An Indonesian court was set to issue verdicts Tuesday for seven men accused of killing two American teachers at a U.S.-owned gold mine in Papua province, despite their refusal to defend themselves during the five-month trial.
Prosecutors alleged the men all indigenous Papuans were members of a small rebel army fighting for a separate state in the resource-rich province.
They are accused of shooting Rickey Lynn Spier, 44, of Littleton, Colorado, and Leon Edwin Burgon, 71, of Sun River, Oregon, in 2002 as their car headed down a road toward the mine owned by Freeport-McMoRan Copper and Gold Mine Inc.
Prosecutors have demanded between eight and 20 years in prison for the men, who issued no defense plea, claiming their trial was unfair.
"We haven't been able to meet with our clients in jail for the last month," said Johnson Panjaitan, one of their lawyers, predicting a guilty verdict. "Can you imagine that a client cannot communicate with his lawyer?"
Officials at the heavily-guarded Central Jakarta District Court were not available to comment on the allegations.
The attack originally complicated ties between Washington and Jakarta amid suspicions that Indonesian security forces guarding the mine were involved. But an FBI investigation found no evidence linking soldiers or police to the killings.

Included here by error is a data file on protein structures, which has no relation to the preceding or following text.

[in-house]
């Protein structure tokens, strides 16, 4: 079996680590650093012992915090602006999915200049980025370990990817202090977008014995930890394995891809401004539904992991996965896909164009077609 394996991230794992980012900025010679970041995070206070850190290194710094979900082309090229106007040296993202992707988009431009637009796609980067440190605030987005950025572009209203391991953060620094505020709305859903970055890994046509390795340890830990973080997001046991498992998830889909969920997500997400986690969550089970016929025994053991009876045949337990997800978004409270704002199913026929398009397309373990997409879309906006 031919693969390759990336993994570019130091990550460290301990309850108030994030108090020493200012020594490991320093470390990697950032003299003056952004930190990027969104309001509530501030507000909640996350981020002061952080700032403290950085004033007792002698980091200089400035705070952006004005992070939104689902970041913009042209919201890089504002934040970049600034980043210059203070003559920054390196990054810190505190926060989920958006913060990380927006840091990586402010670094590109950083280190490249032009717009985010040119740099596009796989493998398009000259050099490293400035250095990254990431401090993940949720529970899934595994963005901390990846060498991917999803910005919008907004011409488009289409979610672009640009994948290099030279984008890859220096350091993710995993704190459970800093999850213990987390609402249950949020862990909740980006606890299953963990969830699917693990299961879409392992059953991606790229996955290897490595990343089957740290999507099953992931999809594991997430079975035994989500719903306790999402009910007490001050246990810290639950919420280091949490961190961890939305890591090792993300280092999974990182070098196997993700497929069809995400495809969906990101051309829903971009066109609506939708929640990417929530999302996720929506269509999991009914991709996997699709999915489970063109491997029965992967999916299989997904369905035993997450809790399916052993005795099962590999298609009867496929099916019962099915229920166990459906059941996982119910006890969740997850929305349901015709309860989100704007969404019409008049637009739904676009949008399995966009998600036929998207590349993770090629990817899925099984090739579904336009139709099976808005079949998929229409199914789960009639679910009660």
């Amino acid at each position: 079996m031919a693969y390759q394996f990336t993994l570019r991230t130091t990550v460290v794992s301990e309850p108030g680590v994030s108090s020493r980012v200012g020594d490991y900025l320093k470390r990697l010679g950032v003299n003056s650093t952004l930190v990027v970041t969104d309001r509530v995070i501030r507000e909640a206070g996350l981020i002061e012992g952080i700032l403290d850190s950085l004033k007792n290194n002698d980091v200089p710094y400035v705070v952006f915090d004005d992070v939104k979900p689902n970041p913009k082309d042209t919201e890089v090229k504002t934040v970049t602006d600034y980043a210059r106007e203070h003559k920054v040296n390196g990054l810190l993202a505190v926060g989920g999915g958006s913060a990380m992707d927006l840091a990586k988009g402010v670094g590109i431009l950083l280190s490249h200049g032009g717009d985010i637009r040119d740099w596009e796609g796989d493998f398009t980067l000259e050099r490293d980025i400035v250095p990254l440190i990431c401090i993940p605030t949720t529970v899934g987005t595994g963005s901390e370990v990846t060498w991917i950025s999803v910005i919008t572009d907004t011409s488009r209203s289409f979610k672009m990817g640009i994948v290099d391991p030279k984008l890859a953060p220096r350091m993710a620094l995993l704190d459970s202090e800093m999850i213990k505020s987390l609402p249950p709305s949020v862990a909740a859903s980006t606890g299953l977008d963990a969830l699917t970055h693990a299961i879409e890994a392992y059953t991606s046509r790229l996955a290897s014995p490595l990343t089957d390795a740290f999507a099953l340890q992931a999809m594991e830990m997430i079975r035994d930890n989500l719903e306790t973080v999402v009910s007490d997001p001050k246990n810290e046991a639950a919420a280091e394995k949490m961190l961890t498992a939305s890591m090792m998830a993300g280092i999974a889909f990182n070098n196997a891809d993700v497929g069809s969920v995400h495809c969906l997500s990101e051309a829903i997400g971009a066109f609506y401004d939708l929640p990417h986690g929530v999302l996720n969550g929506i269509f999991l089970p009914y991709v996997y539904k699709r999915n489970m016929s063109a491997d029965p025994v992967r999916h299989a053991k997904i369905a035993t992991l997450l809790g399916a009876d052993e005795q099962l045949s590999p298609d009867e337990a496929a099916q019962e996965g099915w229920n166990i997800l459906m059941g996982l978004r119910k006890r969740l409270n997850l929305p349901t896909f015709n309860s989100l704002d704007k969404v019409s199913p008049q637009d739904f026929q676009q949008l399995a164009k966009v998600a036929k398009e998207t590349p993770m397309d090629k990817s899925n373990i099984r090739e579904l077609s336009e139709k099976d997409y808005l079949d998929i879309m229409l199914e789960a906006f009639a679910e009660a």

Antonius Wamang indicted by a U.S. grand jury in 2004 for the murders acknowledged being a Papuan separatist and said shot at the convoy because be thought it was carrying soldiers, Panjaitan said.
But the other men, accused of providing logistics for the attack, maintain they were innocent civilians.
"We had nothing to do with these shootings," said Ishak Onawame, 54, as he was brought in handcuffs to the court's detainment house. "Our trial has been manipulated for the interests of two countries, Indonesia and the United States."
Dozens of Papuan student protesters gathered outside, chanting "Release them! Release them!"
Washington earlier said Indonesian cooperation with the FBI probe into the killings was a condition last year of restoring military contacts with Jakarta frozen since 1999 due to human rights concerns, reports AP.
Many in Washington were keen to re-engage with the military, which they see as vital in the country's fight against al-Qaida-linked Islamic militants.
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